• Home
  • >
  • Activists targeted by Uzbekistan face ‘torture’ if deported from Kazakhstan

Activists targeted by Uzbekistan face ‘torture’ if deported from Kazakhstan


Exiled activists from Uzbekistan could face persecution back home if they are extradited from Kazakhstan, human rights campaigners have warned.

Five activists from Karakalpakstan, an autonomous republic in Uzbekistan, were arrested and detained in Kazakhstan last year in the wake of the Uzbek government’s violent suppression of unrest in the region – unrest that they deny involvement in.

The protests erupted in Nukus, Karakalpakstan’s capital, after the republic’s autonomy came under threat from the central Uzbek authorities. At least 21 people died and 240 were injured after police violently broke up the demonstrations, according to Human Rights Watch.

As the Uzbek authorities pursued those they deemed responsible for the unrest, they also sent out extradition requests for the five exiled activists, who were then detained in Kazakhstan in 2022.

In the last two months, all five of the activists have been released from their pre-trial detention centre in Kazakhstan, after the one-year legal detention period ended.

Four of them have now had their refugee applications denied by the Kazakhstani authorities, leaving them with little protection if Kazakhstan decides to approve an extradition request by Uzbekistan.

The fear is that the Karakalpak activists “could face torture and forged trials if sent to Uzbekistan,” Andrei Grishin, a spokesperson for the Kazakhstan International Bureau for Human Rights, told openDemocracy.

“We know this from previous practice of how the Uzbek authorities have treated their opponents, and those arrested earlier for protests in Karakalpakstan,” Grishin said.

Uzbekistan’s outreach

Historically autonomous, Karakalpakstan is recognised as a “sovereign republic” by Uzbekistan, with its own constitution, parliament and president. It covers 40% of Uzbekistan’s territory and is home to two million people (Uzbekistan’s total population is around 33 million).

During its attempts to strip Karakalpakstan of its autonomy last summer, the Uzbek government shut down its internet connection. Then, when people in Nukus gathered en masse and protested ahead of a key vote on the reforms, it declared a state of emergency, violently cracking down on the protests and subsequently targeting protesters, leading to allegations of politically-motivated prosecutions.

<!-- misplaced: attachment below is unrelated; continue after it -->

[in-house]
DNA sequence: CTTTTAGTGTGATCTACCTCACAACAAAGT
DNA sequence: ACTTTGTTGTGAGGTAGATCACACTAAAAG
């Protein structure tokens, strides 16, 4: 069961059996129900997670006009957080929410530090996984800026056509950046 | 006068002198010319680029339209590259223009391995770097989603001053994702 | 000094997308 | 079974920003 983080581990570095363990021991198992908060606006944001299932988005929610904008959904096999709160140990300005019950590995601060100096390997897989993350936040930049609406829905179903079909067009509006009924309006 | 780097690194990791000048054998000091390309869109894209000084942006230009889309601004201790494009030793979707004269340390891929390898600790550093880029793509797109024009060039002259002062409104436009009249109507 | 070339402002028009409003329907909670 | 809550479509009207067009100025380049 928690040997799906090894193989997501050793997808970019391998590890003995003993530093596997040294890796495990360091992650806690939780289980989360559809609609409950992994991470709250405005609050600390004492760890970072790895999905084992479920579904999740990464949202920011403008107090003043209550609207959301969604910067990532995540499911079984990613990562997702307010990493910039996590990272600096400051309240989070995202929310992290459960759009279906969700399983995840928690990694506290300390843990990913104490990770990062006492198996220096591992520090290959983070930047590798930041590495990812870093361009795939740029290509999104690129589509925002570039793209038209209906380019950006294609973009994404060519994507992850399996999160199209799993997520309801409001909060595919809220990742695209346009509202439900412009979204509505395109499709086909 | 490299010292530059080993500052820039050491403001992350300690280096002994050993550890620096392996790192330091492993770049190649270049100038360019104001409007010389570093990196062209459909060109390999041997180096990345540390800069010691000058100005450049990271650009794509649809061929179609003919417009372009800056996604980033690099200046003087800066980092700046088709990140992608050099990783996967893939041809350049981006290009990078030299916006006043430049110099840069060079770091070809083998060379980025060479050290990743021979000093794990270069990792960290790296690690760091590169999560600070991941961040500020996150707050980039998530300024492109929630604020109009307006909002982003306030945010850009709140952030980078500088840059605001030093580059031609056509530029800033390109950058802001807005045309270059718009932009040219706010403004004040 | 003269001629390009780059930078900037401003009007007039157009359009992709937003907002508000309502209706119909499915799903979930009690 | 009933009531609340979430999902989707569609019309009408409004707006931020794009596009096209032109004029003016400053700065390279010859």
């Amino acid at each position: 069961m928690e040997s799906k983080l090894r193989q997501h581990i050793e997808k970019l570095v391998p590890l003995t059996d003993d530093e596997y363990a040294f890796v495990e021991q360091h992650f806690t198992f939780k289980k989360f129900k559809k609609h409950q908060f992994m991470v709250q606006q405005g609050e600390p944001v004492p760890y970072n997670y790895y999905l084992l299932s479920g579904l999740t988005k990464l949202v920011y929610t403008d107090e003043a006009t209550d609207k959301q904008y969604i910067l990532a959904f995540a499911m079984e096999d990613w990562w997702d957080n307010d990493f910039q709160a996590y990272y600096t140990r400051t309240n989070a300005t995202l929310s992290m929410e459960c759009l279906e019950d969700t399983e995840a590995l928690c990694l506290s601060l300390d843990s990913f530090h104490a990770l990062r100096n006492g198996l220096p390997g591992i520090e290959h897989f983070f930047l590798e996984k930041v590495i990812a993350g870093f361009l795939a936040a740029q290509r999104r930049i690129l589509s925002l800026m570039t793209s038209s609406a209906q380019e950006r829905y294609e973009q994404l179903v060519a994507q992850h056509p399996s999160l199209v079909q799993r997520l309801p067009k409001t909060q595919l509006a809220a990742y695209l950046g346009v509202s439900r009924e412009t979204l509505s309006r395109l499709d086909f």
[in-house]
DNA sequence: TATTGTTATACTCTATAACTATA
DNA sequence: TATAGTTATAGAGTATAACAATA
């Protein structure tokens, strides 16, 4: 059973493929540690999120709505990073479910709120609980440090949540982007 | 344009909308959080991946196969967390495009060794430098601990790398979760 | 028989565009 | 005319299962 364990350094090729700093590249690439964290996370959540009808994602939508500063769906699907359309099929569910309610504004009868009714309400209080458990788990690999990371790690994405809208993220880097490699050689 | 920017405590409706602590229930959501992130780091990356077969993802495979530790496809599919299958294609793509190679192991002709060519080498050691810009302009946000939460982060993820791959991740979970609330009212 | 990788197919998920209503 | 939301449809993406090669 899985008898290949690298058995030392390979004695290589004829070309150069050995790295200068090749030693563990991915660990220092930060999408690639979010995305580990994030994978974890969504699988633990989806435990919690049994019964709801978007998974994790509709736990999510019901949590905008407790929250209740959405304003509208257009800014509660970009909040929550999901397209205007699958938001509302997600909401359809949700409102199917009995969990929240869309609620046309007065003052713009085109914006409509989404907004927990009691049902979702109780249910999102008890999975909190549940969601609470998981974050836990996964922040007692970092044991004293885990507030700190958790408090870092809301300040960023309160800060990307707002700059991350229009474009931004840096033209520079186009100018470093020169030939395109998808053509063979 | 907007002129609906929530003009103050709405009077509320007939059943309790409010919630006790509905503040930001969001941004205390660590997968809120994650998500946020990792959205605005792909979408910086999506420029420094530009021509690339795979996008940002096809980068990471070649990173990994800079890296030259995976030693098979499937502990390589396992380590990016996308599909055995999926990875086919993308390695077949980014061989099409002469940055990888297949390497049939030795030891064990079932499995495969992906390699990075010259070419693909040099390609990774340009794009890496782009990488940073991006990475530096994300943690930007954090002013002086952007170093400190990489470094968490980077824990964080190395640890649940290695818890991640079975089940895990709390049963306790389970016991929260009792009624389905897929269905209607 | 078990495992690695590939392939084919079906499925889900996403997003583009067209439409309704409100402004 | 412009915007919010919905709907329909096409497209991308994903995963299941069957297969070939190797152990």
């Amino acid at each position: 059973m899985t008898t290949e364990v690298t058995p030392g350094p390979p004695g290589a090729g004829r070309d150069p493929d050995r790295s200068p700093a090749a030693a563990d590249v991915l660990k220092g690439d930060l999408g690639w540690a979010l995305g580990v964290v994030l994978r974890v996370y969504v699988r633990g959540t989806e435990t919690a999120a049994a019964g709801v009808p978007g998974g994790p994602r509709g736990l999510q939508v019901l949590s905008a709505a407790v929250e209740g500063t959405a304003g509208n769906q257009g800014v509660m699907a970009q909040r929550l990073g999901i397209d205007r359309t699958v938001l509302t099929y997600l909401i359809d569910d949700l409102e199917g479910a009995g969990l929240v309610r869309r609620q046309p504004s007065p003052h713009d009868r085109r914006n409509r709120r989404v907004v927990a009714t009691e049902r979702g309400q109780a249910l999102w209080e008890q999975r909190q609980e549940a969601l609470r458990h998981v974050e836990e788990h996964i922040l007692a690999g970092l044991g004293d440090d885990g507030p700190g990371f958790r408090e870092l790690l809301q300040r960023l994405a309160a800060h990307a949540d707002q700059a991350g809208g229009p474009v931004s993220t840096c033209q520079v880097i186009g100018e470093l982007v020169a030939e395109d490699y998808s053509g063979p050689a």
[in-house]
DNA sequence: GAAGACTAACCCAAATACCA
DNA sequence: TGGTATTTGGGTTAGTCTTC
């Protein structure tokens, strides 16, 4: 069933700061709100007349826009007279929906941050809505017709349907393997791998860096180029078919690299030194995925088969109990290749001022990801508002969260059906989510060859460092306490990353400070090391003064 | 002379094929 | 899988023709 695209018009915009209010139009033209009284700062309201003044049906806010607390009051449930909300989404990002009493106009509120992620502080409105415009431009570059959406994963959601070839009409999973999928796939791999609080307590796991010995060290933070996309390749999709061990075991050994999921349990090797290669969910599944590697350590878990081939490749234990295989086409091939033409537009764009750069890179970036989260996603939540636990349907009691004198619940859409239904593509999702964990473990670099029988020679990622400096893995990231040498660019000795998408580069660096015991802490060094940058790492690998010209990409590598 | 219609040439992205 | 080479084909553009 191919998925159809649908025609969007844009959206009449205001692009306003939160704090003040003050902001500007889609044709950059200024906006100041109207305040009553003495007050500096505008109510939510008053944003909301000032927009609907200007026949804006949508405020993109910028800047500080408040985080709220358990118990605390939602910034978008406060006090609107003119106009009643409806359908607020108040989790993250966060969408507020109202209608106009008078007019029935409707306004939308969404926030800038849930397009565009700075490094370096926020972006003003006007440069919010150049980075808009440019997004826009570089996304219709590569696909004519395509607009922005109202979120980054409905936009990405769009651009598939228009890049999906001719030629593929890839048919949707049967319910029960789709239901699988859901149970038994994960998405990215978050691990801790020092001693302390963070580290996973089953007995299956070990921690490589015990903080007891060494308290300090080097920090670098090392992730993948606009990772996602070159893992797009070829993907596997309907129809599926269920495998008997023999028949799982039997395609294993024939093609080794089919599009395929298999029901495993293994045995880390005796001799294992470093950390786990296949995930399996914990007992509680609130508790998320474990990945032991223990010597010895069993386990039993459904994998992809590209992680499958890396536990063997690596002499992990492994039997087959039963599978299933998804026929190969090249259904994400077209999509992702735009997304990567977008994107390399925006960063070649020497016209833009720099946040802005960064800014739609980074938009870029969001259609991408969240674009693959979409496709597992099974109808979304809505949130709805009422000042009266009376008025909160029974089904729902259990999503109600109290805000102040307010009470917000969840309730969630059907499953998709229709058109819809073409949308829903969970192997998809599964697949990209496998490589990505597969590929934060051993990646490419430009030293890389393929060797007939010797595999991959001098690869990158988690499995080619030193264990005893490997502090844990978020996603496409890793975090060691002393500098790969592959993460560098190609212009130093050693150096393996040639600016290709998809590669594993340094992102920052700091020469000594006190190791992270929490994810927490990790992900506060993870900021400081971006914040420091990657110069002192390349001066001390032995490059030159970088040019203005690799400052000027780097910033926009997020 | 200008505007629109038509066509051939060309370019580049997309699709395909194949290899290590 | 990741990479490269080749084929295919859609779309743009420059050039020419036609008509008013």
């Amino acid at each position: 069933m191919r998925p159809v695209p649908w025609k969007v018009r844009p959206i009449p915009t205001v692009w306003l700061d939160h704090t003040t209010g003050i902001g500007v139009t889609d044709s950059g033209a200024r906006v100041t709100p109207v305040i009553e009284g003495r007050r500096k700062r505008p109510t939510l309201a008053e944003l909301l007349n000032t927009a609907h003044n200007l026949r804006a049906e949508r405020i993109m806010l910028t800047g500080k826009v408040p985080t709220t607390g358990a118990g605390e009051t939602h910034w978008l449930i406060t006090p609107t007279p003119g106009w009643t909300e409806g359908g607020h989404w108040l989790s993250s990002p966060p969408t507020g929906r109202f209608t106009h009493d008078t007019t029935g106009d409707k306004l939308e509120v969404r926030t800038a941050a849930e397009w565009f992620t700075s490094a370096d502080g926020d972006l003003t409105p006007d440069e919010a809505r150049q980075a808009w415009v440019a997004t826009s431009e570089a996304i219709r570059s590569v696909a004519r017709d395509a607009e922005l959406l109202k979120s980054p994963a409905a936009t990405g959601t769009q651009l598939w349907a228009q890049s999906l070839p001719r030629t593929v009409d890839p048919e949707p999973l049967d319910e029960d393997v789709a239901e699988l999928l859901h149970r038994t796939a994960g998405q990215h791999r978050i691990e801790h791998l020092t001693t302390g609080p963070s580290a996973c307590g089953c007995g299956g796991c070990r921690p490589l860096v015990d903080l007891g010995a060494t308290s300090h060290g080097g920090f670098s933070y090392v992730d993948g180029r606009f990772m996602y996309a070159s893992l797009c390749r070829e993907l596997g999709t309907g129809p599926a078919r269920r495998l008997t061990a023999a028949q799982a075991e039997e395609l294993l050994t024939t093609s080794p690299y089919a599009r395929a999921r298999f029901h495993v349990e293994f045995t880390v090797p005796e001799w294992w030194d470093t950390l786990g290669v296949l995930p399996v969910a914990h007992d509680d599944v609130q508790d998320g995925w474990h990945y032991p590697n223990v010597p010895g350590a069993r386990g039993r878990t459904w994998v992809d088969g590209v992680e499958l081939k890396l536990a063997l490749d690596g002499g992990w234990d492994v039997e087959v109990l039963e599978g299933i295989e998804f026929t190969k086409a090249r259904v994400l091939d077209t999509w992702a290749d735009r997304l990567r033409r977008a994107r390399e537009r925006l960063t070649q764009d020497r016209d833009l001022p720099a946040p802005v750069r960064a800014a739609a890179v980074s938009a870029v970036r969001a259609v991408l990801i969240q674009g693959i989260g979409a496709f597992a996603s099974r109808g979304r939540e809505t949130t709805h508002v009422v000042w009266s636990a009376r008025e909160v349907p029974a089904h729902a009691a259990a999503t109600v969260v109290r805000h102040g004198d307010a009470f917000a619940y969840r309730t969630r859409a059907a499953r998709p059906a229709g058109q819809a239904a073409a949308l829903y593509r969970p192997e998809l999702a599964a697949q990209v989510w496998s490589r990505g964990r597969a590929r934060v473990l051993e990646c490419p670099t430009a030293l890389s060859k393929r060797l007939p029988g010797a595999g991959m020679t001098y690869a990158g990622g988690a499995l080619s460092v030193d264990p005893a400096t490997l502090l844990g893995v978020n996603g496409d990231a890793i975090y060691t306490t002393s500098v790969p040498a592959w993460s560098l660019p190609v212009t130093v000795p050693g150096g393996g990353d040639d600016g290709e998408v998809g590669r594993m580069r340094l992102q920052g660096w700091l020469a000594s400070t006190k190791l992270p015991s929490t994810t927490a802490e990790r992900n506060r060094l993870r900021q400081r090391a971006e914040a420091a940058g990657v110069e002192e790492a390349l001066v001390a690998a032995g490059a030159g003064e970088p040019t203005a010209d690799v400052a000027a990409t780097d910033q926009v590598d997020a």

Prosecutors in Uzbekistan have charged the five activists with “inciting separatism” and “encroaching on the constitutional order” and some of them were detained in the presence of Uzbek security officials.

They all have residency permits in Kazakhstan. This means they can live and work there and use medical services – but it does not protect them from deportation.

All five activists claim they were not in Uzbekistan during the July 2022 unrest. They suggest the cases against them could be linked to press conferences they held in support of the Karakalpakstan cause in Kazakhstan’s largest city, Almaty, and calls to Karakalpaks living in Kazakhstan to contact the Uzbek embassy to express their opposition to the constitutional amendments.

Record of persecution

Trials within Uzbekistan have already shown the potential punishments Karakalpak activists could face, with two activists sentenced in absentia to lengthy prison terms.

For example, Uzbekistan’s authorities have requested that a Karakalpak diaspora leader in Kazakhstan, Nietbay Ukazbayev, be detained. Ukazbayev is a member of the Assembly of People of Kazakhstan, an advisory body. He used his Kazakhstani passport as a shield against extradition.